The Job Creation Flaws
IN the drawing up of the Job Creation Law, the House of Representatives (DPR) acted exactly like a furniture factory producing a wooden cupboard ordered by the administration of President Joko Widodo.
Exactly like factory workers, those members of parliament based their work purely on the design from the customer, completely ignored comparable models and stuck to the deadline set by the boss.
It is not surprising that the Job Creation Law passed by the DPR on Monday, October 5, inherited many flaws. The articles within it make possible the return of centralized executive power, satisfy the wants of the wealthy, marginalize the interests of workers and ignore environmental issues. The ‘factory workers’ in Senayan were even prepared to work in secret, including holding meetings in expensive hotels outside the DPR building, far from the principle of transparency that public officials should adhere to. It was easy to predict that the passing of the job creation law would spark the large demonstrations that took place in a number of cities on October 8.
President Jokowi sent the Job Creation Bill to the DPR in February and set a target for it to be completed of 100 days. This clean sweep bill comprised 1,244 articles and was designed to replace the regulations contained in 79 legislative products that were seen as obstructing foreign investment. Jokowi claimed that the new law would reduce unemployment by creating millions of new jobs.
It was easy to predict that the omnibus bill would have an easy passage through the House of Representatives. A total of 74 percent of the DPR members are members of the government coalition. At the end of the deliberations, even the National Mandate Party (PAN) supported the Job Creation Law. Only two factions, The Democrat Party and the Justice and Prosperity Party (PKS) opposed it. The size of the government coalition in the DPR means that it is almost impossible for the checks and balances mechanism to function.
Furthermore, half of the members of the DPR have a business background. Their interests are clearly reflected in the content of the Job Creation Law. Most of the articles put forward by the government passed through deliberations. In contrast to their oaths of office, the members of the DPR chose to prioritize their own interests, rather than those of the people who voted for them.
It is also apparent that the DPR ignored the principles of consultation and consensus in the discussions of the Job Creation Law. Transparency was interpreted only in the form of live broadcasts of every session on the DPR TV station. Dialogue was limited to inviting academics, union representatives, observers and other opponents. Public inspirations were listened to, then they were ignored.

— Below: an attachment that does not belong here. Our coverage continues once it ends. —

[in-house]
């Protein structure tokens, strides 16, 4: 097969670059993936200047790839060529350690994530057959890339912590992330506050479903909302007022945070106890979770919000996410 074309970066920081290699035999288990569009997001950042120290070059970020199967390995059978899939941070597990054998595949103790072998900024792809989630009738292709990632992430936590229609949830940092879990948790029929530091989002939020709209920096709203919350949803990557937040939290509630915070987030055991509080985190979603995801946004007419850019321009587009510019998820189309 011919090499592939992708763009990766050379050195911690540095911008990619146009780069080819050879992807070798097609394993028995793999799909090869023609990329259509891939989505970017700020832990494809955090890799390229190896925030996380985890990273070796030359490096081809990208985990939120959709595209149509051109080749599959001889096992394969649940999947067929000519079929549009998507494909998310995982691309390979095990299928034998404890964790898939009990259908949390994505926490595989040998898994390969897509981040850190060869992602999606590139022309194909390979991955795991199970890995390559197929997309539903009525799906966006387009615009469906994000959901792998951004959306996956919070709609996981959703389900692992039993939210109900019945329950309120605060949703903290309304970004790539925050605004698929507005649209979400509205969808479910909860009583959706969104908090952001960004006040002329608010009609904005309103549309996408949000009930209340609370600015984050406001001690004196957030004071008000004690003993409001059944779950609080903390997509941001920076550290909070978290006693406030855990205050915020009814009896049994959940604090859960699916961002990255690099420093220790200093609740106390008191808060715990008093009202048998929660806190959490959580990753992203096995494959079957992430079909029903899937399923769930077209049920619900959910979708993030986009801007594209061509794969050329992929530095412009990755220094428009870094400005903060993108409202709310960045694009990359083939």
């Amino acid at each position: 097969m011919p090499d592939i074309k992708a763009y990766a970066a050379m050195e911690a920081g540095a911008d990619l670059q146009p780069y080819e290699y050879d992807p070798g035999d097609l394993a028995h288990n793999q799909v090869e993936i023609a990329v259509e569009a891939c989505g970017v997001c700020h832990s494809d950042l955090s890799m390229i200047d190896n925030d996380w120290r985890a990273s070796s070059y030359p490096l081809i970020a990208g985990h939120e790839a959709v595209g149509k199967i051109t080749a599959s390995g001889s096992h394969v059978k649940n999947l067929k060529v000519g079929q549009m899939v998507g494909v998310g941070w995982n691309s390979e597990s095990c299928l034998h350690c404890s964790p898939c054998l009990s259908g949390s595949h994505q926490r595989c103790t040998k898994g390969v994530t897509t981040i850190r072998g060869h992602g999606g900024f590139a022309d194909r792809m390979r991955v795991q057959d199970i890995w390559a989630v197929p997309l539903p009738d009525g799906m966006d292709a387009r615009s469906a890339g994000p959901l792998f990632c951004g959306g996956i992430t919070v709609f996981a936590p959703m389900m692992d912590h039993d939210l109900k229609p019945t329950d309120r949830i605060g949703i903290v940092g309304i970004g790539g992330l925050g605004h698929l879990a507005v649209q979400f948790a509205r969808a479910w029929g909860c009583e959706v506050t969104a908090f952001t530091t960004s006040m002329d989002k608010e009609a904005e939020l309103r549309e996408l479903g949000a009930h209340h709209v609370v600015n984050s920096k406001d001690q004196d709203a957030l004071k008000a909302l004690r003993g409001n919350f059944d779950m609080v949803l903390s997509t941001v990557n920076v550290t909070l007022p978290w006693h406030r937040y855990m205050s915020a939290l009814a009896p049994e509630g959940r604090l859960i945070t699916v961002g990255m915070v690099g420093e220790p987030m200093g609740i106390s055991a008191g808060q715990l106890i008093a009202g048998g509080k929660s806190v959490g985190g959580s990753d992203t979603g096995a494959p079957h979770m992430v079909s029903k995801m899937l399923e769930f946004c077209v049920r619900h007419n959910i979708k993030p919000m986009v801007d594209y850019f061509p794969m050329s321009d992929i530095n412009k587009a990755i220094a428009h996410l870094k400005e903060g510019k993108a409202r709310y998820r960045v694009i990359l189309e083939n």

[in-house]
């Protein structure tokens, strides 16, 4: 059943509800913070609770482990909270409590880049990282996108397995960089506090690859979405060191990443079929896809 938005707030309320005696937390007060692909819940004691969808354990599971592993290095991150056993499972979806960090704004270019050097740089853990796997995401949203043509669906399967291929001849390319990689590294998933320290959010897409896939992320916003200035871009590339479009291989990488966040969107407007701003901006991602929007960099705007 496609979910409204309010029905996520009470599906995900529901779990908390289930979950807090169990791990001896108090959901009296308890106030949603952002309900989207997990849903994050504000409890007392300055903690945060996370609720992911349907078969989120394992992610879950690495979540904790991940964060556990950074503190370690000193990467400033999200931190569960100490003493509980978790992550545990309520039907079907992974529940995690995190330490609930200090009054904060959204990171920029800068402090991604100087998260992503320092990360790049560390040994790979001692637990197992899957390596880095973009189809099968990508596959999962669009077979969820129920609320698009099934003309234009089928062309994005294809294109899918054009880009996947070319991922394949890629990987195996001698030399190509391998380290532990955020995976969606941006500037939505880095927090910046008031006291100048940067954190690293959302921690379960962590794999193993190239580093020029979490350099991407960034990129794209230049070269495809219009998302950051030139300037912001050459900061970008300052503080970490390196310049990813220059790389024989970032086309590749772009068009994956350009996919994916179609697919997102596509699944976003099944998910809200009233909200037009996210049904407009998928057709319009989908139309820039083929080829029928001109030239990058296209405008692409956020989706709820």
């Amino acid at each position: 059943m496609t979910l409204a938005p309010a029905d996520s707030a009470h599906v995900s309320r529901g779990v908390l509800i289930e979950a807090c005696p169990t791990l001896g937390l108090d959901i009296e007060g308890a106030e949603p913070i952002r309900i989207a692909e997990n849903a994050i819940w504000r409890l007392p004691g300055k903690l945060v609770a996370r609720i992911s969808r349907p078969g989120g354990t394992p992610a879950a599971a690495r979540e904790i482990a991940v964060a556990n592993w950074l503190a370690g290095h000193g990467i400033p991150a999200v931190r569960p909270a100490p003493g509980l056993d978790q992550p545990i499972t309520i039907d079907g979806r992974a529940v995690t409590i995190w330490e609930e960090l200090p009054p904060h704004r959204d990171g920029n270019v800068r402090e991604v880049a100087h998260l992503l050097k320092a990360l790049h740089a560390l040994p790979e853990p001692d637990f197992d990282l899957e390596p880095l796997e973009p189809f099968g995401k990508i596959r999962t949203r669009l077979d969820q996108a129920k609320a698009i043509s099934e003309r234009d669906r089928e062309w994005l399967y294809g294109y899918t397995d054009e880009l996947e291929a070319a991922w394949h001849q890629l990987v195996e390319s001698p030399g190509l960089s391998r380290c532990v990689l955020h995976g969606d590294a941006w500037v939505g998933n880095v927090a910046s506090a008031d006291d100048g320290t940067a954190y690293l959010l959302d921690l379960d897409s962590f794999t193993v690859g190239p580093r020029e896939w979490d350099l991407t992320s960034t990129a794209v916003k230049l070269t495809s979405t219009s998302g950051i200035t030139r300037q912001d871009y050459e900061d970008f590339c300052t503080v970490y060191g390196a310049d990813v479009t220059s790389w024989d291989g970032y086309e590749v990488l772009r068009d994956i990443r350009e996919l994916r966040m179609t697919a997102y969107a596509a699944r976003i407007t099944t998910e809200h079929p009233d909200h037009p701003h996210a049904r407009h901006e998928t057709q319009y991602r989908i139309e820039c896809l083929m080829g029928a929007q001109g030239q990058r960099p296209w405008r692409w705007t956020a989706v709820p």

The lack of public participation in the drawing up of the Job Creation Law was questioned from the outset. A group of pro-democracy people has asked the State Administrative Court to revoke the presidential letter that formed the basis of the deliberations at the House of Representatives. The problem was that the government drew up the academic document at the same time as the bill, despite the fact that according to Law No. 12/2011 on the drawing up of legal regulations, the bill should have been produced after the completion of the academic document. The hasty move by the DPR that passed the omnibus bill into law before the judges’ ruling reinforced the impression of reckless haste in the deliberations of the Job Creation Law.
Moreover, the Job Creation Law has substantial weaknesses. The aim of simplifying regulations is not fully reflected in it. The new articles in the omnibus law require hundreds of implementing regulations. The desire of President Jokowi to speed up the completion of these implementing regulations of the Job Creation Law so they are finished in three months is a real concern.
The new law also abandoned the model of sustainable development prioritizing economic activity in a way that does not damage the environment. The real and apparent threat of climate change was ignored because of the temptations of economic growth. At a time when the world is slowly realizing the importance of environment conservation, the administration of President Joko Widodo is trapped in the past.
The response of the President, who decided to pay a visit to prospective agricultural land in Central Kalimantan when demonstrations were breaking out in a number of cities, was easy to guess: he asked people who did not agree with the Job Creation Law to file a complaint to the Constitutional Court. This response was like belittling the disappointment of the public. We know that before this law was passed, the DPR has already offered the constitutional judges a sweetener in the form of revisions to the Constitutional Court Law. Public opposition will not simply fade away and the next few days will show if the voice of the people is still sovereign in this nation.